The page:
An example of how this resource could be used in a step-like sequence that increases in complexity would be as follows:
1. As a warm-up activity to motivate interest and increase engagement, on the quiz website the lecturer selects part of the anatomy to be explored and students will learn more about, for example, the skin, the brain etc. It would make more sense to do a quiz on such an area of anatomy that would be part of a module that will later focus on one or more of these areas of anatomy so as to provide opportunities to better visualize, contextualize, understand and recognize words/expressions.
2. The lecturer can project the visually appealing quiz onto a large screen and ask the students to respond to the questions. There are nine modes to play a quiz, so the lecturer can start with a mode which makes it easier to successfully complete the quiz. For example, the ‘drop down menu with autotype’ mode only needs one letter to be typed in the field for options to appear, including the correct answer. Students may be called upon individually to give the right answer, or could work in small groups (2-4), the latter increasing confidence for a competitive activity. However, the ‘Pin’ mode is more difficult, and students have to drag and drop the word on the right location. This activity is also colour-coded, so a correct answer in one click is white, a correct answer in two clicks orange and so on. Outside of the classroom, students can increase autonomy and knowledge by going through the quiz again, using different modes that vary in level of difficulty. An alternative to the lecturer directing the activities, students may be asked to work on their computers or mobile phones – either individually or in groups – and to explore the various modes.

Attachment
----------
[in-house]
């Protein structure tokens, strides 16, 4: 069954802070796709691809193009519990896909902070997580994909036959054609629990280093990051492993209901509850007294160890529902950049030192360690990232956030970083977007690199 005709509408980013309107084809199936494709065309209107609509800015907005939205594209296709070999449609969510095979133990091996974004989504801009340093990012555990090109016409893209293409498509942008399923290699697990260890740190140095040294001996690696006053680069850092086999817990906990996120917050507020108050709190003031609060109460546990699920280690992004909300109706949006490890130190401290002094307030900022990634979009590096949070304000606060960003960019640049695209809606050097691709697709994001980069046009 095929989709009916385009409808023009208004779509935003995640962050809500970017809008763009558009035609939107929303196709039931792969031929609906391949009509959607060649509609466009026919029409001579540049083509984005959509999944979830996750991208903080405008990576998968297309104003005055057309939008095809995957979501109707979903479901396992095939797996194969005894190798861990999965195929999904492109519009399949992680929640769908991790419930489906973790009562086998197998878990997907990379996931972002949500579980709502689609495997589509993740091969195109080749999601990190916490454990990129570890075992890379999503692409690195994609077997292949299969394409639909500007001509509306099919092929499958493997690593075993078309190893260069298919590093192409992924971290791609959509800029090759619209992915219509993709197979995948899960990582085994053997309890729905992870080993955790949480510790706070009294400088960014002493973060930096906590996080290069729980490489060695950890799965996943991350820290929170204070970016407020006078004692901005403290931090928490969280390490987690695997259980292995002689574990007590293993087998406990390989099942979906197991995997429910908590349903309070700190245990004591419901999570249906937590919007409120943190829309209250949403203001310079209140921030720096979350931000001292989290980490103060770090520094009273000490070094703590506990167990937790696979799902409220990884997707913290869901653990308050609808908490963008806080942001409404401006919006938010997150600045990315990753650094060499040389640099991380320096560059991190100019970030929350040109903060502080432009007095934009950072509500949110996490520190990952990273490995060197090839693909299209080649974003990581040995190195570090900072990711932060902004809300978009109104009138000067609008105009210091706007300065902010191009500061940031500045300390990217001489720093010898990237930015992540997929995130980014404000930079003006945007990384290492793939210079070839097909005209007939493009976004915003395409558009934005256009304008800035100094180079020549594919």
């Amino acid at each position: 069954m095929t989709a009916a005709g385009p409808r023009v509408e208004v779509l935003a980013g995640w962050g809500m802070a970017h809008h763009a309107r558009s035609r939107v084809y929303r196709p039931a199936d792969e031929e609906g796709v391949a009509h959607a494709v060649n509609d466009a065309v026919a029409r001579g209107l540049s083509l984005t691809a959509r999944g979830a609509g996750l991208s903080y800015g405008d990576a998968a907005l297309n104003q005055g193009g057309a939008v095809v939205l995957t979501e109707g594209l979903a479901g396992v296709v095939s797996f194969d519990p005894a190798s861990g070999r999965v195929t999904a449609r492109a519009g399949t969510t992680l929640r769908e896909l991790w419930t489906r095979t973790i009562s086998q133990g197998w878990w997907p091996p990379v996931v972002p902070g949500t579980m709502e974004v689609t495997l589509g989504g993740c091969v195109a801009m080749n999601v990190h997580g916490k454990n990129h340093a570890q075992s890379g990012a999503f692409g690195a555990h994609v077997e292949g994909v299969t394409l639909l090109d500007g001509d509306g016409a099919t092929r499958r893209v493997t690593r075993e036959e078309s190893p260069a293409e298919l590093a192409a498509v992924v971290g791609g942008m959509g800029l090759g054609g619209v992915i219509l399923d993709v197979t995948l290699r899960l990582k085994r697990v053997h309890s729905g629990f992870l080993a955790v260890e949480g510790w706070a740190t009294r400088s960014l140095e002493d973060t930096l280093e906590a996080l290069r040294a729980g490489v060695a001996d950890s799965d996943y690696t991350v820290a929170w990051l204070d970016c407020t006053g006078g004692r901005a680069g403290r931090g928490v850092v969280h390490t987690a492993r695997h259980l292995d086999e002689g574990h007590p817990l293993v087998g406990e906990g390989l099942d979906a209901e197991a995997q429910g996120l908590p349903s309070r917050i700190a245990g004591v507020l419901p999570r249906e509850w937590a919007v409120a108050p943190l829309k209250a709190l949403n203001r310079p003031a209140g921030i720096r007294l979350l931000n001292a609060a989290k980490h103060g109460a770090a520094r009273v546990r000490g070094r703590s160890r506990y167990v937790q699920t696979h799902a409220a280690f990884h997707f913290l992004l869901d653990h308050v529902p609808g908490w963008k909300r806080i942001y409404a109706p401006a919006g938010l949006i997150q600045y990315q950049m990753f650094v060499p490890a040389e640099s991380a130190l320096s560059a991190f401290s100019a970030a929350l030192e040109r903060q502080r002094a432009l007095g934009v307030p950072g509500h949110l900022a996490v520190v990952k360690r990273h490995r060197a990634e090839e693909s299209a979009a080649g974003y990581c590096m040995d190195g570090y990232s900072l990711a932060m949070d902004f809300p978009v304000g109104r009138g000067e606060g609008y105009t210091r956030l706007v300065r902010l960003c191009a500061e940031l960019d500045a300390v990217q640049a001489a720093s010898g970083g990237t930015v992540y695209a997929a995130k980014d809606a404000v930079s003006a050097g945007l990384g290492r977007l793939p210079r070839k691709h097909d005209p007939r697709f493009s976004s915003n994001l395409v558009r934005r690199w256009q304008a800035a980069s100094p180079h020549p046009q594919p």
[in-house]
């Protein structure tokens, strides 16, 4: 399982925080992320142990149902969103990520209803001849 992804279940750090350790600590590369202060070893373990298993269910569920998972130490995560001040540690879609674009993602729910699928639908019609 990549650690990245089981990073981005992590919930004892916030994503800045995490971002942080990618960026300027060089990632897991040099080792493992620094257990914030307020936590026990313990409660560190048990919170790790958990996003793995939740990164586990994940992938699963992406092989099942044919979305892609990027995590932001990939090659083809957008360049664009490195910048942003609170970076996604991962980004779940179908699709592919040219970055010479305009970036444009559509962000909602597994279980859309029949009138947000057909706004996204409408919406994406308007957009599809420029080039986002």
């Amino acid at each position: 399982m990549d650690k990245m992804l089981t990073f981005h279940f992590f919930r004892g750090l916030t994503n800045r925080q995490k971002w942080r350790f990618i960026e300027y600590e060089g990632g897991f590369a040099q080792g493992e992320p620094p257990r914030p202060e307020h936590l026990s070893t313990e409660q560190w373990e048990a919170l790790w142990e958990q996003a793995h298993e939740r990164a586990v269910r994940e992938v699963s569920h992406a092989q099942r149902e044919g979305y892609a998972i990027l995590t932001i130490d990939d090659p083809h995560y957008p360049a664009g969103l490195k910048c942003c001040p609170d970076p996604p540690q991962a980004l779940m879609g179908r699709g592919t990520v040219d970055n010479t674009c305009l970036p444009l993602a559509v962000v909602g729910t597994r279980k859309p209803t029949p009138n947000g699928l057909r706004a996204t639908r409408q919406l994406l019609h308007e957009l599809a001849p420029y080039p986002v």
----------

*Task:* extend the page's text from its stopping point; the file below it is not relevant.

3. The lecturer could then move on to providing students with sentences and /or dialogues in written form which provide a different context for using the words focused on in the quizzes. These could be cloze texts, either of a more academic nature (an abstract or article) or a dialogue. For the latter, for example, a senior doctor might be explaining aspects of the anatomy to a junior colleague. The students would need to complete the texts accordingly.
4. A more communicative approach to further consolidate vocabulary acquisition would be to role play the preceding dialogue, with the senior doctor pointing out the location of the words on the anatomy as they say them. Roles can then be reversed.
5. If considered appropriate by the lecturer, the students could then be asked to explain the function of various parts of the anatomy.